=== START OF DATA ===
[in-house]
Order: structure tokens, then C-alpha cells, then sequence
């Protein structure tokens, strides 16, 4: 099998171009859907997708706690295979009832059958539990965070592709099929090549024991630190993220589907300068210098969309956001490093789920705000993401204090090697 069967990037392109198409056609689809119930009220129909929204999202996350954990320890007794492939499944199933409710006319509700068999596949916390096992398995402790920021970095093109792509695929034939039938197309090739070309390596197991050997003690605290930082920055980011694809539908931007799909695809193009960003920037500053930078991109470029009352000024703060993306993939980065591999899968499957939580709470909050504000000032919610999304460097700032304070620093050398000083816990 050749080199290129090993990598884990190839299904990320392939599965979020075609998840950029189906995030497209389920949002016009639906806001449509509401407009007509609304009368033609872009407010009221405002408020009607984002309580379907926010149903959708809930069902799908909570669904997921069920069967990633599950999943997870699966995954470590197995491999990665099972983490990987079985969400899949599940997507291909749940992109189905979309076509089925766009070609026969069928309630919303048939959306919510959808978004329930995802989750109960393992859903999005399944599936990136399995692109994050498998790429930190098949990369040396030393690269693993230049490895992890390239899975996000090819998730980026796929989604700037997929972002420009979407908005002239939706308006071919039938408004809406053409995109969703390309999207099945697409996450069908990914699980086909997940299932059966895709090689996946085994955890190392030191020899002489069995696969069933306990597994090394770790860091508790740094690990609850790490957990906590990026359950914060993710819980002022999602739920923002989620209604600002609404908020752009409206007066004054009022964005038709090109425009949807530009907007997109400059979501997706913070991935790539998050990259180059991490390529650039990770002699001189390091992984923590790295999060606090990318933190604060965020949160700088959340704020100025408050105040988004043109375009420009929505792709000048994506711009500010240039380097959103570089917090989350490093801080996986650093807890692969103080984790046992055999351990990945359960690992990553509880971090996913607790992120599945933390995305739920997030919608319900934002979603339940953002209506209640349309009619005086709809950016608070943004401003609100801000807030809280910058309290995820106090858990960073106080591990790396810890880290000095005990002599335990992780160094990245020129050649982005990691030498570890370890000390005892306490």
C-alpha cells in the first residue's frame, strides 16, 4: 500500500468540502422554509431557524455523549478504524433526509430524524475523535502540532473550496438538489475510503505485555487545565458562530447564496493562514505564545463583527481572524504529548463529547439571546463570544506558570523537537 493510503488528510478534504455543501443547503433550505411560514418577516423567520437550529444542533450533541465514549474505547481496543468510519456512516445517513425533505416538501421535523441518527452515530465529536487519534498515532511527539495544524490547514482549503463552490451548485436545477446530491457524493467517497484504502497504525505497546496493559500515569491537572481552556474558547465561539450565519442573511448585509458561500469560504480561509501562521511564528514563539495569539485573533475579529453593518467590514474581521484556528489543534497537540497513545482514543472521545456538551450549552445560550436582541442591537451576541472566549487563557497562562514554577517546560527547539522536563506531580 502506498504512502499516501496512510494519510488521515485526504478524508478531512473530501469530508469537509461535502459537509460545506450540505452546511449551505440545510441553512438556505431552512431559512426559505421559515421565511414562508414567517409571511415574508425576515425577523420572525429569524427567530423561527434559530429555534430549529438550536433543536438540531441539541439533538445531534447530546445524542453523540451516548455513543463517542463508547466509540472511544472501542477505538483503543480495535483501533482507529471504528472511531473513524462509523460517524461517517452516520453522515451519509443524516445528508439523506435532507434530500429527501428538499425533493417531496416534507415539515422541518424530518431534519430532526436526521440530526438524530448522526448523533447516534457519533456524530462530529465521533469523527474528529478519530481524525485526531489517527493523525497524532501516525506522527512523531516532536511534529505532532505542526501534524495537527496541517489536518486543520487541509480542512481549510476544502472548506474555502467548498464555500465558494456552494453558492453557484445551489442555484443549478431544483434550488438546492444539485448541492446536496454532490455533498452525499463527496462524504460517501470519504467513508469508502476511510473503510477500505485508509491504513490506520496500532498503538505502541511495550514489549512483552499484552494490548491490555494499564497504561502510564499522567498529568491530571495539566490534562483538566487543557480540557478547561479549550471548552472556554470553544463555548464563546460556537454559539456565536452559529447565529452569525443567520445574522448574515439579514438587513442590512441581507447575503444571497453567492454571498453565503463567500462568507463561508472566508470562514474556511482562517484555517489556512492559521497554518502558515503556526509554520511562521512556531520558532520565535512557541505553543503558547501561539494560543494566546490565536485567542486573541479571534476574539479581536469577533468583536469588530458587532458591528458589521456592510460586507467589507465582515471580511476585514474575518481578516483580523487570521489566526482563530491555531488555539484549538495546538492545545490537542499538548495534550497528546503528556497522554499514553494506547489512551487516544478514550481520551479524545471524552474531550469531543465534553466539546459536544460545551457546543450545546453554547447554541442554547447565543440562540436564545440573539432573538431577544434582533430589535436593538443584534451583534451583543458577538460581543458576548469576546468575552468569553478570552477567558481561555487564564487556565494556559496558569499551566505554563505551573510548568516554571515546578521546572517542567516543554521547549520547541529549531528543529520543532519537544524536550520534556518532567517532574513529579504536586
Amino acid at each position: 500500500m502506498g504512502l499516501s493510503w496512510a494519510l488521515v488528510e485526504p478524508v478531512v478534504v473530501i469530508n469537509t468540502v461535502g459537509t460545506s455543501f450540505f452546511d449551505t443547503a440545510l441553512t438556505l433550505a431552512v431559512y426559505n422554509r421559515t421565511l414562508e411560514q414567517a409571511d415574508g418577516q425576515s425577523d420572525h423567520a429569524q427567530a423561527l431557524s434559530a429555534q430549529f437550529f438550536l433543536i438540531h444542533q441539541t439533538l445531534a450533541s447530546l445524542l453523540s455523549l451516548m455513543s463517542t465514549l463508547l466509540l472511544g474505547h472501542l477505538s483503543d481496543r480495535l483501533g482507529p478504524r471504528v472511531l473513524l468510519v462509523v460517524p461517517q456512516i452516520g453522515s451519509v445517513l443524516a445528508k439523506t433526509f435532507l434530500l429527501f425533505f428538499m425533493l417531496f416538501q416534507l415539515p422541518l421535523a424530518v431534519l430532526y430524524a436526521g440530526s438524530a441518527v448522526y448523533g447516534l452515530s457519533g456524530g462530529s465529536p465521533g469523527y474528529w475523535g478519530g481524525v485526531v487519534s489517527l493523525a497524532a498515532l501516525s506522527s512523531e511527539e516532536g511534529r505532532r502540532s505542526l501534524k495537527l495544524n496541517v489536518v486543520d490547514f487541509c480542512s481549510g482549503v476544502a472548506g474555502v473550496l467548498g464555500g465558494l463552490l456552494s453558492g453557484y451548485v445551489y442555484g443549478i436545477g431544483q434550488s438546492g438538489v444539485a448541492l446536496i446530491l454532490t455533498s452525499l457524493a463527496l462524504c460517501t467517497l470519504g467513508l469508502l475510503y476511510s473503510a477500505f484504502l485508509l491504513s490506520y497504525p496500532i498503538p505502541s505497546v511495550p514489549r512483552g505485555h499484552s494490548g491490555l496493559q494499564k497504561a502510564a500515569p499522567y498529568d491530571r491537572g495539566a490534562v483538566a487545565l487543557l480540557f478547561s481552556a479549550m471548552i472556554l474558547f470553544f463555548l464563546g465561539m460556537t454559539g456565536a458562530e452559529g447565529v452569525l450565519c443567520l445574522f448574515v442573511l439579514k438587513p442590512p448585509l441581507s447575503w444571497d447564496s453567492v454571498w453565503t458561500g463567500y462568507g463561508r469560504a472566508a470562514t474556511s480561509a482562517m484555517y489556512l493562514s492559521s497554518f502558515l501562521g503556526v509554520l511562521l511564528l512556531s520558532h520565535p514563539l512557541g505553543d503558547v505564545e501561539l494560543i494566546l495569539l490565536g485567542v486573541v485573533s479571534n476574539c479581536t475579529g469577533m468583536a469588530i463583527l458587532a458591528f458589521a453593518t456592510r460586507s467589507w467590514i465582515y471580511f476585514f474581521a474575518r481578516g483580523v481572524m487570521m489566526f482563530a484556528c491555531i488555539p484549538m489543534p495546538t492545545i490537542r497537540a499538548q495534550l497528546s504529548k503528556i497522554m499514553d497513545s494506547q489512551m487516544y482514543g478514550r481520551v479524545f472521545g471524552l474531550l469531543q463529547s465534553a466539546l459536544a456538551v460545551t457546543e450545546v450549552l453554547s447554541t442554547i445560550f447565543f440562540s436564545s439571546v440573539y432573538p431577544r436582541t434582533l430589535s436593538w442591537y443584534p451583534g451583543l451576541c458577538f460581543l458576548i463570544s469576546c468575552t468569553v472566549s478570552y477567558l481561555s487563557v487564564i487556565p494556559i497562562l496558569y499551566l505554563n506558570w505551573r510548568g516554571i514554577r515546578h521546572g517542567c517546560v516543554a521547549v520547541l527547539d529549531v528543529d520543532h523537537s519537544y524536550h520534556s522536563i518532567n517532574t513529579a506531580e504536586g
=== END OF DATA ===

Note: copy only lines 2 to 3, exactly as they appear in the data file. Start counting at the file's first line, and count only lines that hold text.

Order: structure tokens, then C-alpha cells, then sequence
């Protein structure tokens, strides 16, 4: 099998171009859907997708706690295979009832059958539990965070592709099929090549024991630190993220589907300068210098969309956001490093789920705000993401204090090697 069967990037392109198409056609689809119930009220129909929204999202996350954990320890007794492939499944199933409710006319509700068999596949916390096992398995402790920021970095093109792509695929034939039938197309090739070309390596197991050997003690605290930082920055980011694809539908931007799909695809193009960003920037500053930078991109470029009352000024703060993306993939980065591999899968499957939580709470909050504000000032919610999304460097700032304070620093050398000083816990 050749080199290129090993990598884990190839299904990320392939599965979020075609998840950029189906995030497209389920949002016009639906806001449509509401407009007509609304009368033609872009407010009221405002408020009607984002309580379907926010149903959708809930069902799908909570669904997921069920069967990633599950999943997870699966995954470590197995491999990665099972983490990987079985969400899949599940997507291909749940992109189905979309076509089925766009070609026969069928309630919303048939959306919510959808978004329930995802989750109960393992859903999005399944599936990136399995692109994050498998790429930190098949990369040396030393690269693993230049490895992890390239899975996000090819998730980026796929989604700037997929972002420009979407908005002239939706308006071919039938408004809406053409995109969703390309999207099945697409996450069908990914699980086909997940299932059966895709090689996946085994955890190392030191020899002489069995696969069933306990597994090394770790860091508790740094690990609850790490957990906590990026359950914060993710819980002022999602739920923002989620209604600002609404908020752009409206007066004054009022964005038709090109425009949807530009907007997109400059979501997706913070991935790539998050990259180059991490390529650039990770002699001189390091992984923590790295999060606090990318933190604060965020949160700088959340704020100025408050105040988004043109375009420009929505792709000048994506711009500010240039380097959103570089917090989350490093801080996986650093807890692969103080984790046992055999351990990945359960690992990553509880971090996913607790992120599945933390995305739920997030919608319900934002979603339940953002209506209640349309009619005086709809950016608070943004401003609100801000807030809280910058309290995820106090858990960073106080591990790396810890880290000095005990002599335990992780160094990245020129050649982005990691030498570890370890000390005892306490």